July 02, 2007

Animal science student honored for research

by K.C. Jaehnig

CARBONDALE, Ill. — Mascoutah resident Crystal M. Doll Welsh, a master's student in animal science at Southern Illinois University Carbondale, took second place and a $125 prize in the Equine Science Society's national graduate competition for research in reproductive physiology.

"Her work represents an essential piece of a puzzle that our laboratory has been working on for a decade and a half," said Professor Sheryl S. King, head of the equine science program in SIUC's College of Agricultural Sciences.

Based on their research, King and her colleagues think that certain nerves — those that secrete dopamine or norepinephrine or both — work together with hormones from the brain to communicate directly with a mare's ovary, letting it know when to release eggs and when to stop. It is ground-breaking work.

"There is no other laboratory in the world that is involved with the relationship of ovarian nerves to reproductive seasonality in any species," King said.

Welsh searched for these nerves in tiny, cross-sectional slices of ovaries taken from mares during the winter, when the release of eggs stops, and in summer, when the ovaries are at work — and found those that secrete dopamine.

"She found more of them during the winter quiescent state than during the summer active state, which is good, since we think that dopamine actually creates a type of braking system on ovarian activity," King said.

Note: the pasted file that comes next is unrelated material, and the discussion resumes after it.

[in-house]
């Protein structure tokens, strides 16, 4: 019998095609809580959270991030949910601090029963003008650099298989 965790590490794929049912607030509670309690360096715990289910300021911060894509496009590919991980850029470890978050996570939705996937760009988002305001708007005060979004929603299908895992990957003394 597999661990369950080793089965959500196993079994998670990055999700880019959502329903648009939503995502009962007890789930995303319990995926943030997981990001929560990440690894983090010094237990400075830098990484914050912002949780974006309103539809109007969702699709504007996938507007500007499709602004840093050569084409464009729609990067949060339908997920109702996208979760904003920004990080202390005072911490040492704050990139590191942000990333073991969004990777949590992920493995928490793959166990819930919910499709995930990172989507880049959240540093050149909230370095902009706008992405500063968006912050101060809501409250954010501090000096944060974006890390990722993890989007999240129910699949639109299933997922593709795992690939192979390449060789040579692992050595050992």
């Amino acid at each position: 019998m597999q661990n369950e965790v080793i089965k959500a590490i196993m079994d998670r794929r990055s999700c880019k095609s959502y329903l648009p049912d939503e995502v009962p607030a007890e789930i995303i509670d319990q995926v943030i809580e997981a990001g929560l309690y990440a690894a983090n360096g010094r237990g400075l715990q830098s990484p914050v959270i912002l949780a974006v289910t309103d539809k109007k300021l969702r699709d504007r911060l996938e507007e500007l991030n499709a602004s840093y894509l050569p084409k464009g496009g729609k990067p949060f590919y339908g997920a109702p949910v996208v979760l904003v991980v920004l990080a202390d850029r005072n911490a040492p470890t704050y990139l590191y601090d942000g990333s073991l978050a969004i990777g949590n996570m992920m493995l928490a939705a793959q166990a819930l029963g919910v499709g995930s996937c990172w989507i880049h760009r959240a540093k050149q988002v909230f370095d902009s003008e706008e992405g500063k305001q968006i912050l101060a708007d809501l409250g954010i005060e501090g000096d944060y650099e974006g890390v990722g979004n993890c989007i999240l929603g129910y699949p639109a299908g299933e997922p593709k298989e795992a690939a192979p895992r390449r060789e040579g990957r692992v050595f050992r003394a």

"This kind of mapping has never been done in the horse, and for us to have found a link between the nervous system and the endocrine system in the ovary is way 'out there' — it's exciting!"

This particular line of research, for which King and her colleagues have received international recognition, has put the University's equine research program in the forefront in the study of seasonal control mechanisms, King said.

"Discoveries made at SIU in this field have become widely accepted procedures employed around the world to assist reproduction in mares," she added.

Welsh, who also earned her undergraduate degree from SIUC in 2005, presented her research during the society's annual meeting June 5-8 in Hunt Valley, Md.; it forms the bulk of the thesis on which she is now working. She expects to receive her master's degree in December.

Welsh is married to Mike Welsh and is the daughter of Jacob residents Rex M. and Dianne J. Doll.